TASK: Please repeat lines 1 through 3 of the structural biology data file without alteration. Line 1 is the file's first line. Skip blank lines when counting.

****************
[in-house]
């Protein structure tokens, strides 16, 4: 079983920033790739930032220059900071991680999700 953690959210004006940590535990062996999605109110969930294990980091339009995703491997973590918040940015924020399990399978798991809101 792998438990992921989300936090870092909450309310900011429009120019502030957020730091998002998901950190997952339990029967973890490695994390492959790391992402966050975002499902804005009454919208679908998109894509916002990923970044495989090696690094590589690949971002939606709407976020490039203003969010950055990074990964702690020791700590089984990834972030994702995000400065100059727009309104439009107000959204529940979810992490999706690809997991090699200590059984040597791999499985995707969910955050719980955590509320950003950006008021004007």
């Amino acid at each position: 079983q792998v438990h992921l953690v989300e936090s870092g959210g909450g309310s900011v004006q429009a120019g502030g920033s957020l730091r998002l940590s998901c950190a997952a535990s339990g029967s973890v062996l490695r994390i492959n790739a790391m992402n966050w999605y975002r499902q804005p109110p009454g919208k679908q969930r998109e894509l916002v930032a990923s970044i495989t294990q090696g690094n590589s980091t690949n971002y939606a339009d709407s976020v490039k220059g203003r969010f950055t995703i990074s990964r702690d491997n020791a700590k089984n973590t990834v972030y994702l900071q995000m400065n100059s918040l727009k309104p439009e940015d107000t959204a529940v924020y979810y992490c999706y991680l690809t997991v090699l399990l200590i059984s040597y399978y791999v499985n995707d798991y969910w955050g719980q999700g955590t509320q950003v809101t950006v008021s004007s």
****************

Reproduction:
[in-house]
């Protein structure tokens, strides 16, 4: 079983920033790739930032220059900071991680999700 953690959210004006940590535990062996999605109110969930294990980091339009995703491997973590918040940015924020399990399978798991809101 792998438990992921989300936090870092909450309310900011429009120019502030957020730091998002998901950190997952339990029967973890490695994390492959790391992402966050975002499902804005009454919208679908998109894509916002990923970044495989090696690094590589690949971002939606709407976020490039203003969010950055990074990964702690020791700590089984990834972030994702995000400065100059727009309104439009107000959204529940979810992490999706690809997991090699200590059984040597791999499985995707969910955050719980955590509320950003950006008021004007």
């Amino acid at each position: 079983q792998v438990h992921l953690v989300e936090s870092g959210g909450g309310s900011v004006q429009a120019g502030g920033s957020l730091r998002l940590s998901c950190a997952a535990s339990g029967s973890v062996l490695r994390i492959n790739a790391m992402n966050w999605y975002r499902q804005p109110p009454g919208k679908q969930r998109e894509l916002v930032a990923s970044i495989t294990q090696g690094n590589s980091t690949n971002y939606a339009d709407s976020v490039k220059g203003r969010f950055t995703i990074s990964r702690d491997n020791a700590k089984n973590t990834v972030y994702l900071q995000m400065n100059s918040l727009k309104p439009e940015d107000t959204a529940v924020y979810y992490c999706y991680l690809t997991v090699l399990l200590i059984s040597y399978y791999v499985n995707d798991y969910w955050g719980q999700g955590t509320q950003v809101t950006v008021s004007s």